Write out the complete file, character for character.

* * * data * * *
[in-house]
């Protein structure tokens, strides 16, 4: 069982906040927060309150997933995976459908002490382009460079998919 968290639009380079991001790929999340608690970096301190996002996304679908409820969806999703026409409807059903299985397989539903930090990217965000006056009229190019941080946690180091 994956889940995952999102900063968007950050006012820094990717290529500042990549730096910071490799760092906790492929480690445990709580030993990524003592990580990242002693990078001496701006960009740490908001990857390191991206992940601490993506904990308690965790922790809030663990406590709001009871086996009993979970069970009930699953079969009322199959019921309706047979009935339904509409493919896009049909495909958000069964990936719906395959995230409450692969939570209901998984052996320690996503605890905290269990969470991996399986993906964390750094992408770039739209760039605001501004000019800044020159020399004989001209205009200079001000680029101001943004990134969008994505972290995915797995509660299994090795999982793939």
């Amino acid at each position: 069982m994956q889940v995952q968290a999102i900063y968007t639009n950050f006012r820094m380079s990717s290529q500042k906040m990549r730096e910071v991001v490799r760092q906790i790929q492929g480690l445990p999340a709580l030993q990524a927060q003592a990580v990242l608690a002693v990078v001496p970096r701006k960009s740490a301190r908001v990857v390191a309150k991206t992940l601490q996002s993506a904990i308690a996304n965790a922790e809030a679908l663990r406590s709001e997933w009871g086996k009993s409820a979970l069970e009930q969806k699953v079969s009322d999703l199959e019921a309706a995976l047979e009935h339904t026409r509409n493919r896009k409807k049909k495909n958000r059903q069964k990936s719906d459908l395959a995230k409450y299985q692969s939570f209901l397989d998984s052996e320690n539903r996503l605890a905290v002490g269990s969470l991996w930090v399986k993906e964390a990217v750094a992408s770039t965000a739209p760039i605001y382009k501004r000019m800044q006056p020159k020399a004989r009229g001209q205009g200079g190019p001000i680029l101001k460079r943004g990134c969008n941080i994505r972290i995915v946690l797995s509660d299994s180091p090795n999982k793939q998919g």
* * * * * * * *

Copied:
[in-house]
């Protein structure tokens, strides 16, 4: 069982906040927060309150997933995976459908002490382009460079998919 968290639009380079991001790929999340608690970096301190996002996304679908409820969806999703026409409807059903299985397989539903930090990217965000006056009229190019941080946690180091 994956889940995952999102900063968007950050006012820094990717290529500042990549730096910071490799760092906790492929480690445990709580030993990524003592990580990242002693990078001496701006960009740490908001990857390191991206992940601490993506904990308690965790922790809030663990406590709001009871086996009993979970069970009930699953079969009322199959019921309706047979009935339904509409493919896009049909495909958000069964990936719906395959995230409450692969939570209901998984052996320690996503605890905290269990969470991996399986993906964390750094992408770039739209760039605001501004000019800044020159020399004989001209205009200079001000680029101001943004990134969008994505972290995915797995509660299994090795999982793939």
């Amino acid at each position: 069982m994956q889940v995952q968290a999102i900063y968007t639009n950050f006012r820094m380079s990717s290529q500042k906040m990549r730096e910071v991001v490799r760092q906790i790929q492929g480690l445990p999340a709580l030993q990524a927060q003592a990580v990242l608690a002693v990078v001496p970096r701006k960009s740490a301190r908001v990857v390191a309150k991206t992940l601490q996002s993506a904990i308690a996304n965790a922790e809030a679908l663990r406590s709001e997933w009871g086996k009993s409820a979970l069970e009930q969806k699953v079969s009322d999703l199959e019921a309706a995976l047979e009935h339904t026409r509409n493919r896009k409807k049909k495909n958000r059903q069964k990936s719906d459908l395959a995230k409450y299985q692969s939570f209901l397989d998984s052996e320690n539903r996503l605890a905290v002490g269990s969470l991996w930090v399986k993906e964390a990217v750094a992408s770039t965000a739209p760039i605001y382009k501004r000019m800044q006056p020159k020399a004989r009229g001209q205009g200079g190019p001000i680029l101001k460079r943004g990134c969008n941080i994505r972290i995915v946690l797995s509660d299994s180091p090795n999982k793939q998919g």